Chapter 10. Diseases of Salivary glands. Consists of three paired major S.Gs which are parotid ,submandibular & sublingual. Also countless minor S.Gs found in almost every part of the oral cavity , except the gingival & anterior regions of the hard palate.
Diseases of Salivary glands
Causes of xerostomia
Causes of ptyalism
Suppurative parotitis - pus is leaking from the parotid
Chronic sialadenitis resulting from obstruction. The ducts
contain casts of mucin and neutrophils and are surrounded by a layer of fibrosis. There is severe acinar atrophy and the space previously occupied by acinar cells now contains infiltrates of lymphocytes and plasma cells.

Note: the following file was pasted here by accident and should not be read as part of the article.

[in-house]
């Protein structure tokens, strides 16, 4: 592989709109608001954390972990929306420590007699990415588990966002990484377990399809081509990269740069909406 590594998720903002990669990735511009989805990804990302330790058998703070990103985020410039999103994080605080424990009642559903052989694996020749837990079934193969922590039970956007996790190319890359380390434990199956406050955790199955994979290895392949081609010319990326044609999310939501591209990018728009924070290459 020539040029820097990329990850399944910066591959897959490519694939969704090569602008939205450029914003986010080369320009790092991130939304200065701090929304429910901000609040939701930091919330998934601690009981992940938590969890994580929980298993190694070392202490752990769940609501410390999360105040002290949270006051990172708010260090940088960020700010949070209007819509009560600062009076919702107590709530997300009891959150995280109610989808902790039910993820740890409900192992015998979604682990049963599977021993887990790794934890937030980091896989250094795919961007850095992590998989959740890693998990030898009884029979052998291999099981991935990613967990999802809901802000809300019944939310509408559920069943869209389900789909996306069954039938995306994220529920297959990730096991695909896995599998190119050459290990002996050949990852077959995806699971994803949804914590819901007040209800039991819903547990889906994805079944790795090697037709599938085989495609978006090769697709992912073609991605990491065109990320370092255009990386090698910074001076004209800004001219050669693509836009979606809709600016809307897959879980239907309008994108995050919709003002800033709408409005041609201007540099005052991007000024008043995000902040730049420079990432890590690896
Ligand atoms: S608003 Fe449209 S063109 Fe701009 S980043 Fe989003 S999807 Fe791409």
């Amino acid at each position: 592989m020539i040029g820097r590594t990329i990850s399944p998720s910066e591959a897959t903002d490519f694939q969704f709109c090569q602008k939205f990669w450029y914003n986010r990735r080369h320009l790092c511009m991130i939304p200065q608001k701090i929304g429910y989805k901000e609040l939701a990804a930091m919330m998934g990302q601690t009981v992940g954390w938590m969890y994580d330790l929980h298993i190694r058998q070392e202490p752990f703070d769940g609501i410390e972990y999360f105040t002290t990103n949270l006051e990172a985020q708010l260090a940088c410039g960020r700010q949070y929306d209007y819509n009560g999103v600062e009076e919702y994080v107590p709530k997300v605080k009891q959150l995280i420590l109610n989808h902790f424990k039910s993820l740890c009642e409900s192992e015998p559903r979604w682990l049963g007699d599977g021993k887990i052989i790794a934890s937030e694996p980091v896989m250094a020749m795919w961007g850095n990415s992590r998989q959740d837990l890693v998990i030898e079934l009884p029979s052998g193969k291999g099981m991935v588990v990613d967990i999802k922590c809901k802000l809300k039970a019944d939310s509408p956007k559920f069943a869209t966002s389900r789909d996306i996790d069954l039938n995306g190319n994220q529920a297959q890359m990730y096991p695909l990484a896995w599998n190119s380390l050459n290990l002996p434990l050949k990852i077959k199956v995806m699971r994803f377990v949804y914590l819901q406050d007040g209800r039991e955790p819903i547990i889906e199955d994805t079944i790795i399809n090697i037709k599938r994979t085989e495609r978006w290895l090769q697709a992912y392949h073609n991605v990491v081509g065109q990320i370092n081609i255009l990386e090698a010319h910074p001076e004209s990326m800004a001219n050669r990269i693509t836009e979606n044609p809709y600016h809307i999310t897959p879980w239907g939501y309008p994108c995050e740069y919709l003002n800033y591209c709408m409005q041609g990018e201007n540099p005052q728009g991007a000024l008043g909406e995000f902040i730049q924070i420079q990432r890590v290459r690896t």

Salivary calculus. This stone has impacted just behind the orifice of the submandibular duct forming a hard nodule. The yellow colour of the stone is visible through the thin mucosa.
Salivary calculus in a duct. To the left is the salivary calculus which has a lamellar structure and an irregular surface. On the surface is a thick layer of microbial flora filling the space between the stone and the epithelial lining. In the surrounding wall there is an infiltrate of
lymphocytes and plasma cells and neutrophils are migrating through the duct epithelium into the lumen.
Mucous retention cyst. Remnants of the minor mucous salivary glands are visible, together with their dilated duct, the epithelium of which is continuous with the epithelial lining of the cyst (above).
Extravasation mucocele. To the left is a cavity of spilt mucin with the remnants of the ruptured duct lining epithelium at its edge. To the right is the associated minor mucous salivary gland. A, saliva and macrophages; B, compressed connective tissue wall; C, minor salivary gland.